• Underfund pension plans, and don’t punish companies that fail to make their contributions. When an employer inadequately funds its employees’ pension plan, retirees fall out of the middle-class because the money they had counted on receiving has vanished.
  • Raise college tuition to the stratosphere. Even public college costs today are so high that almost no middle class families can pay for college out of current income, and are forced to take out second mortgages so that their children can obtain a sheepskin.
  • Make greed more attractive. When the upper ranks of earners are not taught to be satisfied with a million dollars a year but insist on making ten, rather than being content to share the extra nine with fellow employees, everyone else loses.
  • Make debt attractive. Ease the way for the middle class to spend money through credit and debit cards, and extend credit to people who are less than credit-worthy, thus driving up credit-card rates and greasing the skids toward impoverishment. Then tout second mortgages as a way to consolidate credit-card debts; and then decrease the value of the homes on which the second mortgages have been based.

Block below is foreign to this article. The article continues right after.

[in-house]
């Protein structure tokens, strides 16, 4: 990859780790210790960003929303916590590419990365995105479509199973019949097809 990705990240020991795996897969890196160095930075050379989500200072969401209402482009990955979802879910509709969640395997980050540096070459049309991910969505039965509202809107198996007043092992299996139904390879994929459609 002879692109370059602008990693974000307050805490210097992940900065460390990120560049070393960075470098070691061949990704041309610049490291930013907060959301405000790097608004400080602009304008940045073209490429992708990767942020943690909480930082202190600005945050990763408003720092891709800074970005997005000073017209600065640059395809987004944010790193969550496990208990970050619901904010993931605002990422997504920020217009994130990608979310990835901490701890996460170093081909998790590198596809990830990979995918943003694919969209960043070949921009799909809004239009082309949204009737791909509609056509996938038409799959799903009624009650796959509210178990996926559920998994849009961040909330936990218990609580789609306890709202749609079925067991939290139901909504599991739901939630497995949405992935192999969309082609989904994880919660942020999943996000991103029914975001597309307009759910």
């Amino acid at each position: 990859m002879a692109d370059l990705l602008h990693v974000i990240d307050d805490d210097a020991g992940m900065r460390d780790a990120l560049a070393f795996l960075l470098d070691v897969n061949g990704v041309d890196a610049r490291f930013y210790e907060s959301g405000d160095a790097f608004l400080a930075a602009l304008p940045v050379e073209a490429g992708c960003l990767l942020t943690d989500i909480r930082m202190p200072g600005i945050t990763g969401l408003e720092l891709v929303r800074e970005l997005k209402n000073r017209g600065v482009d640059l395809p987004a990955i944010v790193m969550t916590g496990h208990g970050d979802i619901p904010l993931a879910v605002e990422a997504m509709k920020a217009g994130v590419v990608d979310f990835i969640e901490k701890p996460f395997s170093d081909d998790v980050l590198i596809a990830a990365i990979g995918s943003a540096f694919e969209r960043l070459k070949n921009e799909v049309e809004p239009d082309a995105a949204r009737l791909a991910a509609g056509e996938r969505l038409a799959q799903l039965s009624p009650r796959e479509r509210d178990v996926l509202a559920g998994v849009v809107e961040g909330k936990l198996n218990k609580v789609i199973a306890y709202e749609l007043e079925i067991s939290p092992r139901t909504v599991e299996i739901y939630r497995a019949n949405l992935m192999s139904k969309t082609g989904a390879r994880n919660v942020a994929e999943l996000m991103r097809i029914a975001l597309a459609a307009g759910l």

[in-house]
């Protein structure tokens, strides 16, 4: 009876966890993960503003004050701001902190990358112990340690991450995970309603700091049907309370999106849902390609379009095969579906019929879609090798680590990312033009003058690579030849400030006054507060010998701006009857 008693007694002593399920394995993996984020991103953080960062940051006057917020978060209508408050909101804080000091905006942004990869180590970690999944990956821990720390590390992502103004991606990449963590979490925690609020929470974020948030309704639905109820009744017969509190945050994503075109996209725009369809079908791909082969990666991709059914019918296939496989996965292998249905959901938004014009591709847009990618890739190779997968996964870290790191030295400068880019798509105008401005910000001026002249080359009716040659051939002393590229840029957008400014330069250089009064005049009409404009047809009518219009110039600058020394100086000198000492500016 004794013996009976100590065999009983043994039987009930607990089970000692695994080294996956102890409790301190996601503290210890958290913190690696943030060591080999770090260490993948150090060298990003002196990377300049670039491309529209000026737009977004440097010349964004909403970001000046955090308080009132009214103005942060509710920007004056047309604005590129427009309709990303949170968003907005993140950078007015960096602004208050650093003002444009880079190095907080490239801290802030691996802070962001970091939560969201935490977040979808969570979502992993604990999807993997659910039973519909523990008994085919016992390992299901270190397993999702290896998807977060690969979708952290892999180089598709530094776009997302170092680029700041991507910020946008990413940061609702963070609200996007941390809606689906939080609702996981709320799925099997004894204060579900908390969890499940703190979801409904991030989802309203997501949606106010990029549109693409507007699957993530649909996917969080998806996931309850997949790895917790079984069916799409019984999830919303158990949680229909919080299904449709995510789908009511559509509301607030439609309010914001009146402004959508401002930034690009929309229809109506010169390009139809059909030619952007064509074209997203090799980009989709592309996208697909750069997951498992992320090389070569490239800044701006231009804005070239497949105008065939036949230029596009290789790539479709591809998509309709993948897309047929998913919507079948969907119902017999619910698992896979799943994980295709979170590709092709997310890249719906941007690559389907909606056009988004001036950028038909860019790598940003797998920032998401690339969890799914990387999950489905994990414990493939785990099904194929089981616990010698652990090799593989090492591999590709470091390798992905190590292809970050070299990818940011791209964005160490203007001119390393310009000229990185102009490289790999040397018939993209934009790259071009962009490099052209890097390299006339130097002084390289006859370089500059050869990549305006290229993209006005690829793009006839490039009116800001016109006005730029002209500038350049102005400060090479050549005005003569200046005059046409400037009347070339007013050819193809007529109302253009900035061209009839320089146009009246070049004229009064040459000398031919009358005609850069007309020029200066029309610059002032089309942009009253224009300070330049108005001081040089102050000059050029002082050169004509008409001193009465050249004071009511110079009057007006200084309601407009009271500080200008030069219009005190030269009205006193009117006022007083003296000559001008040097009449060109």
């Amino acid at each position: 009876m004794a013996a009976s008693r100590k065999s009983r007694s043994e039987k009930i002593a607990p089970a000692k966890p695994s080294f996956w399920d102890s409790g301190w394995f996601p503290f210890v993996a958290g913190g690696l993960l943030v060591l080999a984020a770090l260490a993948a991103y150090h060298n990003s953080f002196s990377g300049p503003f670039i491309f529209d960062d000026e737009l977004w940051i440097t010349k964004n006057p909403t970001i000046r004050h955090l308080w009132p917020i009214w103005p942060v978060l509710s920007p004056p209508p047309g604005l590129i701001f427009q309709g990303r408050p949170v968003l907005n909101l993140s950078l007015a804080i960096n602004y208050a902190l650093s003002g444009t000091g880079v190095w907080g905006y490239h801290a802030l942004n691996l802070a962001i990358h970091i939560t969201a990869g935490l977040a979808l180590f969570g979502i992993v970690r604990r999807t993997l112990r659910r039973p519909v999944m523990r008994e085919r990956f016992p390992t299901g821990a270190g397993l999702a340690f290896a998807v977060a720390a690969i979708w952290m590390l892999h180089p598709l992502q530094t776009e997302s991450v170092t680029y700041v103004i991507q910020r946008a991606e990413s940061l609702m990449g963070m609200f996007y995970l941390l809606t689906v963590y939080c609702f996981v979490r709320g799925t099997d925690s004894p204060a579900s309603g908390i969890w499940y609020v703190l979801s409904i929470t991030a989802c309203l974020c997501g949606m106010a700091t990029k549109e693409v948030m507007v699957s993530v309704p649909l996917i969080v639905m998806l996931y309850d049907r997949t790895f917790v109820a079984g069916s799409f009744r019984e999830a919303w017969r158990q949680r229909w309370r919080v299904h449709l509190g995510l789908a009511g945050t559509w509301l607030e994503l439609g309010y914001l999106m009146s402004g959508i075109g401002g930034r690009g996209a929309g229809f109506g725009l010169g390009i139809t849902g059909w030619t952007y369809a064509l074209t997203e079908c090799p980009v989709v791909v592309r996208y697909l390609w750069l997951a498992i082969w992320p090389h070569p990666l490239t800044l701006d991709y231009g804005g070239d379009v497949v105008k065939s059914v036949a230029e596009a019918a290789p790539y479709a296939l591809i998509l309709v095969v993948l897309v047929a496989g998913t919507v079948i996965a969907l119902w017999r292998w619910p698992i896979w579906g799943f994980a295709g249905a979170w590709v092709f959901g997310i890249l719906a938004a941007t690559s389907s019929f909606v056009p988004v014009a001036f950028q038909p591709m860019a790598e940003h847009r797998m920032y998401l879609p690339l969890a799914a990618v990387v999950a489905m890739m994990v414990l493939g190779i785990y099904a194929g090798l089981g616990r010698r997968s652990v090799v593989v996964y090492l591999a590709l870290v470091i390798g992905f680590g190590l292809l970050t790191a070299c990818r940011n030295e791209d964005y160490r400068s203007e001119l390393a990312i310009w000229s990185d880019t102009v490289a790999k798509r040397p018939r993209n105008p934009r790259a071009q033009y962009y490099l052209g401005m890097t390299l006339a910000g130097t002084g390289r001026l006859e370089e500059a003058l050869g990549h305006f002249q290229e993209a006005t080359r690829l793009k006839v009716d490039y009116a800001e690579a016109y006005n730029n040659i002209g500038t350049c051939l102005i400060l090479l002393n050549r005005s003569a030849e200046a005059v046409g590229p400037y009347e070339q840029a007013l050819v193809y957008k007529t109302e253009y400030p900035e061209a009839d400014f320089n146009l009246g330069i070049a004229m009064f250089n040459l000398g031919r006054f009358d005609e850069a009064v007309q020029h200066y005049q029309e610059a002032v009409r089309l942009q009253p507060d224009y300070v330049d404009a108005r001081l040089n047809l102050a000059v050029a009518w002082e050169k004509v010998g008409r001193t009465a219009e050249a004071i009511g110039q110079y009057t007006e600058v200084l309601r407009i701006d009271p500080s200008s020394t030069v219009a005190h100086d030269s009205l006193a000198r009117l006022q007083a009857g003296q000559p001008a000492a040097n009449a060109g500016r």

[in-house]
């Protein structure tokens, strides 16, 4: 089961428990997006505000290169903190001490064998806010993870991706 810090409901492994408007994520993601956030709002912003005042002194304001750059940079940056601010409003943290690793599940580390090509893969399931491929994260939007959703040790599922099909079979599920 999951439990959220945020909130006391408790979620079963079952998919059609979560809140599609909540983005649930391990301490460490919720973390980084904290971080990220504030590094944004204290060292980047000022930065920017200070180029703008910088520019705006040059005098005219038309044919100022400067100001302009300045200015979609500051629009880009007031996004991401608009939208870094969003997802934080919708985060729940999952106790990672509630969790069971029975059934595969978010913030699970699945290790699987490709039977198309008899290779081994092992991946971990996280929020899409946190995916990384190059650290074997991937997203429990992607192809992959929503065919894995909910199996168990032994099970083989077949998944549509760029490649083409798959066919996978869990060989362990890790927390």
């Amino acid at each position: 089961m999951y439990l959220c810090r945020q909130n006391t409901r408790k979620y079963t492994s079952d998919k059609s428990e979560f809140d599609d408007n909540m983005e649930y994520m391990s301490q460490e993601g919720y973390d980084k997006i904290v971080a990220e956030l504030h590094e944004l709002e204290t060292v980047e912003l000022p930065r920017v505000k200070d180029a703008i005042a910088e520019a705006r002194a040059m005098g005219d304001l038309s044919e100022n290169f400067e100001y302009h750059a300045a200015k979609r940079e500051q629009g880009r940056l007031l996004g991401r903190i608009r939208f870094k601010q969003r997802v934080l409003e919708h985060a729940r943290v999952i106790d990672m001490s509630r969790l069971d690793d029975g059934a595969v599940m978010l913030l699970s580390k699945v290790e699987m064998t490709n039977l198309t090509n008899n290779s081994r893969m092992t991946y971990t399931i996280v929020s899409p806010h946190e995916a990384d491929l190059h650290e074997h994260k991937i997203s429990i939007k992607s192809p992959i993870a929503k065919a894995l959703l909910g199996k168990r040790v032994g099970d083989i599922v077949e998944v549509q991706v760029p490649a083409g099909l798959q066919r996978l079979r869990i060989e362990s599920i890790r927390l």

• Allow the economy to become over-dependent on consumer spending, and encourage citizens to buy disposable consumer items. The middle class used to be known for its affinity for real property and big-ticket items. But when you don’t buy the refrigerator and instead buy suits, pairs of shoes, and electronic toys (all made in China), not only don’t you have the refrigerator, but the U.S.-based refrigerator-manufacturing plant shuts down for lack of customers, throwing a couple of more thousand people in Michigan out of the middle class, too.